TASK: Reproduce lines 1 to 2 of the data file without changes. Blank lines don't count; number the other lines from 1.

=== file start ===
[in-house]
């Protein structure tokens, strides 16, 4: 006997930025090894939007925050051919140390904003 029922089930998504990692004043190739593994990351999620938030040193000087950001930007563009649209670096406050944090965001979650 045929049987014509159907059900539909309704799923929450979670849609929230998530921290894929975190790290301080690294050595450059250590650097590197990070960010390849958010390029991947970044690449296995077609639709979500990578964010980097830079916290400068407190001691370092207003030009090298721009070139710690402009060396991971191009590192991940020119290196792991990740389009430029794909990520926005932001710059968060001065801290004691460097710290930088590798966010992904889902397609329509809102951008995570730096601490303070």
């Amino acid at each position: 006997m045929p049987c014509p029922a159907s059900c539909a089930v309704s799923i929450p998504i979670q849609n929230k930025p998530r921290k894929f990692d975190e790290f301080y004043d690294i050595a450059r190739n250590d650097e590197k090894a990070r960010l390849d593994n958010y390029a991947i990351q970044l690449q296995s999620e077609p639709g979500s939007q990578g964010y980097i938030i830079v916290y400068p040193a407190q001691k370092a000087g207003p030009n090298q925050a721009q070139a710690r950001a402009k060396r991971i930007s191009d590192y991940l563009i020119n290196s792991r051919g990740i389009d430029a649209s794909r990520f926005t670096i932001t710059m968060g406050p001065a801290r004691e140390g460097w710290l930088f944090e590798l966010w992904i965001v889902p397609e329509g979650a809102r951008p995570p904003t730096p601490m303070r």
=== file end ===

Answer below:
[in-house]
């Protein structure tokens, strides 16, 4: 006997930025090894939007925050051919140390904003 029922089930998504990692004043190739593994990351999620938030040193000087950001930007563009649209670096406050944090965001979650 045929049987014509159907059900539909309704799923929450979670849609929230998530921290894929975190790290301080690294050595450059250590650097590197990070960010390849958010390029991947970044690449296995077609639709979500990578964010980097830079916290400068407190001691370092207003030009090298721009070139710690402009060396991971191009590192991940020119290196792991990740389009430029794909990520926005932001710059968060001065801290004691460097710290930088590798966010992904889902397609329509809102951008995570730096601490303070």